Many DOTs are being spurred to action by technological innovations and by prior EDC rounds (FHWA, 2015) and by the current FHWA’s EDC-6 e-Ticketing and Digital As-Builts initiative.
PennDOT appears at the leading edge in its development of a comprehensive DAB implementation plan, intending to adopt the digital delivery process as a department standard by 2025. For DABs, this involves a 5-year span spent developing standards and workflows for implementation. The planning process includes the functioning of various working groups for determining necessary infrastructure and modeling requirements, workspace needs, and training plans. Though PennDOT’s plan is still in progress, their Digital Delivery 2025 Strategic Plan offers a good example of a comprehensive, implementation document detailing steps the agency must take to make the transition to digital delivery (PennDOT, 2020).
Figure 1: Sample Digital Delivery Roadmap from PennDOT.
Agencies in other states are also piloting new standards. Many DOTs are planning to convert from paper records, and to capitalize on this transition by taking advantage of the new digital records in the asset management process.
The Utah Department of Transportation of Transportation (UDOT) has created a website describing the benefits of digital delivery, including the advantages of the use of Digital Twins (UDOT, 2021). UDOT’s site also contains sample deliverables packages for contractors, with technical specifications for roadways, drainage, and structures viewable in Bentley ProjectWise, and document management software used for DABs by several DOTs (e.g., Virginia, Washington, Kentucky, and others) (Virginia Department of Transportation, 2019).
Virginia is also working to establish new guidelines to support the Civil Integrated Management (CIM) process. The guidelines will set standards for Level of Detail (LOD) for 3D renderings, as some models can be inconsistent. Because they are intended to exist as exact records of the constructed facility, DABs are required to be the highest LOD (Level 400) (Virginia Department of Transportation, 2020).
Michigan and North Carolina are currently transitioning from 2D plan sheets to 3D models of contractual documents (FHWA, 2019). Both states plan to incorporate the records into asset and operations management over the project’s lifecycle.
NYSDOT, for a bridge reconstruction in the Catskill region, developed a 3D model for a contract document using Bentley iTwin Design Review software (CS Engineer Magazine, 2021). After the bridge is completed, the contractor is obligated to upload as-built information to the 3D model. This approach is being piloted in New York, but is not yet adopted practice.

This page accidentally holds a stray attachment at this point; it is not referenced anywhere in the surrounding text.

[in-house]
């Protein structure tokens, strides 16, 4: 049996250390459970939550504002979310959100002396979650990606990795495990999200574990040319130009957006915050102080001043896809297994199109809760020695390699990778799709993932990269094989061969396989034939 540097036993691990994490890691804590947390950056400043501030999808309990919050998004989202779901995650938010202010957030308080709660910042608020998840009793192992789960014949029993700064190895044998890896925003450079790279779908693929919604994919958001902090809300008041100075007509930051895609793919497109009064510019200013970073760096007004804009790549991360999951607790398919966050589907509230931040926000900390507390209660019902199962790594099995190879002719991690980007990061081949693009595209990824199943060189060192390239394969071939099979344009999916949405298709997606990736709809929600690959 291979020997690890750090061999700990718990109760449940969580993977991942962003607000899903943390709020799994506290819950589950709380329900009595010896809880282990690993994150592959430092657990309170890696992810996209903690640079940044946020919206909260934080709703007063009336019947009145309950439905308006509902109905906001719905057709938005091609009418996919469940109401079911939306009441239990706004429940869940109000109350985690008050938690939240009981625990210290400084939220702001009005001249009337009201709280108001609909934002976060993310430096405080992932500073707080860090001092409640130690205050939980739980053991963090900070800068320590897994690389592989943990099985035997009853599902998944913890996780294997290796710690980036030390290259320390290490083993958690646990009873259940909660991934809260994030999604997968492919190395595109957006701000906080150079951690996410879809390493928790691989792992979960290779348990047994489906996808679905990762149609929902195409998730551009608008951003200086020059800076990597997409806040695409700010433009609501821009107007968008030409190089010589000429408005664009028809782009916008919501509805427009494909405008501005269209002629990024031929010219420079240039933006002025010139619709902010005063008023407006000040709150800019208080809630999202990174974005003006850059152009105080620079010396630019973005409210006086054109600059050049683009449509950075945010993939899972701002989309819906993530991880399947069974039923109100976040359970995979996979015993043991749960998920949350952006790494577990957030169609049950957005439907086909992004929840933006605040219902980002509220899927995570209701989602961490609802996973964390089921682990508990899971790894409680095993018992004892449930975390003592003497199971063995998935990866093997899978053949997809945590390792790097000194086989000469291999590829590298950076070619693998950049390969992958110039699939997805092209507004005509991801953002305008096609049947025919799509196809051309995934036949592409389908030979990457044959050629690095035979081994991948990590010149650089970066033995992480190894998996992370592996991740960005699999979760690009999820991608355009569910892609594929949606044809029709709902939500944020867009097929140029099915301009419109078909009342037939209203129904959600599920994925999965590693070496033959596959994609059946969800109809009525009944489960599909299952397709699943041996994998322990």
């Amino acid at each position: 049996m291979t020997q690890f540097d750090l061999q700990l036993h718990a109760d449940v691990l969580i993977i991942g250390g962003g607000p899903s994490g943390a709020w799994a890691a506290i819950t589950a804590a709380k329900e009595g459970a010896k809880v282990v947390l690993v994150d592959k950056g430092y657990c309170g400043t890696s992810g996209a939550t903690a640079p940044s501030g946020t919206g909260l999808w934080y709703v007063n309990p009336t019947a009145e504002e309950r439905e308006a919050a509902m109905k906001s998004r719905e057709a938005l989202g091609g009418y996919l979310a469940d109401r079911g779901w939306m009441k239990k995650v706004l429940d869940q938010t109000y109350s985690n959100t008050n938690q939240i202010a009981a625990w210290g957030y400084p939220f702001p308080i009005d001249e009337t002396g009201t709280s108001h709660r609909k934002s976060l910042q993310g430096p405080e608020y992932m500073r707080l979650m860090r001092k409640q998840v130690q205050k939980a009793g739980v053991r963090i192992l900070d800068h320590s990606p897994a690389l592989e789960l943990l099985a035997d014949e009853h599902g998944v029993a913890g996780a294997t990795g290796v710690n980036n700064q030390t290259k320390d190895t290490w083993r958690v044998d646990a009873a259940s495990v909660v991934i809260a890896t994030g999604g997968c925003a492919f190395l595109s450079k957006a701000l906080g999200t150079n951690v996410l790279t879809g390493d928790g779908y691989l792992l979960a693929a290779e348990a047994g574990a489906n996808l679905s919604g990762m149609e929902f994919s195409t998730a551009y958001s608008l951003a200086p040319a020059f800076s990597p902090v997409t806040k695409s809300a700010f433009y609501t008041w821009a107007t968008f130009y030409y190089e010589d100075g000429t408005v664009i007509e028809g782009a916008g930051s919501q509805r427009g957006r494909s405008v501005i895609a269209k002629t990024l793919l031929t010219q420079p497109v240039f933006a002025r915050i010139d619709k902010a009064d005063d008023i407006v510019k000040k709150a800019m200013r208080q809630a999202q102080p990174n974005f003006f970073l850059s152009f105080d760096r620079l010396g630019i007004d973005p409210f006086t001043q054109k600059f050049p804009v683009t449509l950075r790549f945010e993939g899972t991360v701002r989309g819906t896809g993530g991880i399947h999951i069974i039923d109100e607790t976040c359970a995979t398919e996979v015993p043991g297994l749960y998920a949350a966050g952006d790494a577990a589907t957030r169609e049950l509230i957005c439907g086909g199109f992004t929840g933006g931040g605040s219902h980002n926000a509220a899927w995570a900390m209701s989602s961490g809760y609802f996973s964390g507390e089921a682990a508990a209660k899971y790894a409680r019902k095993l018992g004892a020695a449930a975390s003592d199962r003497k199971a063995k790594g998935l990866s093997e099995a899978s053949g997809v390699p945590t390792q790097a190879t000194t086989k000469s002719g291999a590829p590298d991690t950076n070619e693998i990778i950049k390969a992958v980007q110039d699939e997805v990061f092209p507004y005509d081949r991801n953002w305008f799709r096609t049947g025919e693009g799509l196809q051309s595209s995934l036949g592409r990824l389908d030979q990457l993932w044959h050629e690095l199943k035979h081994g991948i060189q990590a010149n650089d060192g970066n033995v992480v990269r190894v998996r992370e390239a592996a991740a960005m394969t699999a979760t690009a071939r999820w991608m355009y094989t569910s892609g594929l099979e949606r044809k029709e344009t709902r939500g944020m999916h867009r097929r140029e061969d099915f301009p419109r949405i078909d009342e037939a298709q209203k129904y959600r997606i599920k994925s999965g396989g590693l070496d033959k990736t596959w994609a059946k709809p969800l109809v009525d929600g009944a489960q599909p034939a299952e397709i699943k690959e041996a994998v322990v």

In Minnesota, the state Department of Transportation (MnDOT), adopted special as-built requirements for certain regions in the state, starting in the Minneapolis-St. Paul Metropolitan area (FHWA, 2019). The agency also has a dedicated website with DAB specifications. For example, a barrier as-built report might include latitudinal and longitudinal X, Y, and Z coordinates, as well as a Plan ID referring back to the plan set.
Nearby, Iowa DOT has begun using geo-equipped devices from ESRI to capture vector and asset attribute data during the construction process (Iowa DOT Research, 2021). The geolocated data captures the location and geometry of facilities, and is then uploaded to a Microsoft SQL server. As opposed to developing a 3D model in the design process, and then updating it with as-built conditions, an after-the-fact approach captures three-dimensional as-built data outside of the Building Information Modeling (BIM) process.
Other states are exploring how they might apply these concepts to how they manage the planning, design, construction, and maintenance of their facilities. The literature resources reviewed made the benefits of DABs abundantly clear, and showed considerable progress being made, but they also identified challenges in the full-scale deployment of Digital As-Builts as standard practice.
Several of the resources reviewed identified barriers for DOTs for implementing DABs. For Developing a Strategic Roadmap for Caltrans Implementation of Virtual Design Construction/Civil Integrated Management (2020), researchers surveyed Caltrans employees from various departments to learn more about the obstacles that the department faced. Similarly, University of Kentucky researchers surveyed Kentucky Transportation Cabinet (KYTC) staff, in Redefining Construction As-Built Plans to Meet Current Kentucky Transportation Cabinet Needs (2019). FHWA has also prepared reports on innovative digital records practices at various states that detail various challenges (FHWA, 2019).
These reports reveal some recurring themes on the challenges experienced by state DOTs that can be broken into two axes — Workflow and Workforce — as well as some solutions to surmount them.
Table 1: Examples of Workflow and Workforce Challenges and Solutions to DABs Implementation
Develop robust, time-tested workflows
Facilitate interdepartmental coordination on projects and data updates
Extensively test software workflows for technical errors, such as incompatibility
Create file, format, and procedural standards (i.e. designated Levels of Detail). Require compatible software infrastructure to support DABs
PennDOT, UDOT, VDOT, NDOT, CDOT
Educate employees with ongoing trainings that ease into DAB process
Educate for and enforce DAB protocols